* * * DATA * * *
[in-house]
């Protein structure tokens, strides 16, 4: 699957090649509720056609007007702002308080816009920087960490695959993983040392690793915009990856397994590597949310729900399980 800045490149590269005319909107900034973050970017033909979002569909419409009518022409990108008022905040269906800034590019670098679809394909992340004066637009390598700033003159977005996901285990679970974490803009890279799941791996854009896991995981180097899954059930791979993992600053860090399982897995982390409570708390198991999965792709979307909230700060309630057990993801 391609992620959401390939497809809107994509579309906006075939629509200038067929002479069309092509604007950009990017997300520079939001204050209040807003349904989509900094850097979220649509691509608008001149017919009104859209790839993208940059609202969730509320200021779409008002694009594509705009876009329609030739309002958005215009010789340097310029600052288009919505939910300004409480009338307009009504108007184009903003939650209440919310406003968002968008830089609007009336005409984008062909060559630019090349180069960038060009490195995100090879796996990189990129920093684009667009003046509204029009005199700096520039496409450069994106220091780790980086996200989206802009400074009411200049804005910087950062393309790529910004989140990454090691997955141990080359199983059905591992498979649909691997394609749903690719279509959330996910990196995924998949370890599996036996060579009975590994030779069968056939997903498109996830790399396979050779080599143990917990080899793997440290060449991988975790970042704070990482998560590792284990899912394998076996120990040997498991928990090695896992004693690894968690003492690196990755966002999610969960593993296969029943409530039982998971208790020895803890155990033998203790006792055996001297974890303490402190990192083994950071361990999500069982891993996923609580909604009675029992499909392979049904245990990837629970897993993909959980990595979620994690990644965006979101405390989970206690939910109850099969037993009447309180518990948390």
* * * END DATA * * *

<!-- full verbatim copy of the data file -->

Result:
[in-house]
């Protein structure tokens, strides 16, 4: 699957090649509720056609007007702002308080816009920087960490695959993983040392690793915009990856397994590597949310729900399980 800045490149590269005319909107900034973050970017033909979002569909419409009518022409990108008022905040269906800034590019670098679809394909992340004066637009390598700033003159977005996901285990679970974490803009890279799941791996854009896991995981180097899954059930791979993992600053860090399982897995982390409570708390198991999965792709979307909230700060309630057990993801 391609992620959401390939497809809107994509579309906006075939629509200038067929002479069309092509604007950009990017997300520079939001204050209040807003349904989509900094850097979220649509691509608008001149017919009104859209790839993208940059609202969730509320200021779409008002694009594509705009876009329609030739309002958005215009010789340097310029600052288009919505939910300004409480009338307009009504108007184009903003939650209440919310406003968002968008830089609007009336005409984008062909060559630019090349180069960038060009490195995100090879796996990189990129920093684009667009003046509204029009005199700096520039496409450069994106220091780790980086996200989206802009400074009411200049804005910087950062393309790529910004989140990454090691997955141990080359199983059905591992498979649909691997394609749903690719279509959330996910990196995924998949370890599996036996060579009975590994030779069968056939997903498109996830790399396979050779080599143990917990080899793997440290060449991988975790970042704070990482998560590792284990899912394998076996120990040997498991928990090695896992004693690894968690003492690196990755966002999610969960593993296969029943409530039982998971208790020895803890155990033998203790006792055996001297974890303490402190990192083994950071361990999500069982891993996923609580909604009675029992499909392979049904245990990837629970897993993909959980990595979620994690990644965006979101405390989970206690939910109850099969037993009447309180518990948390």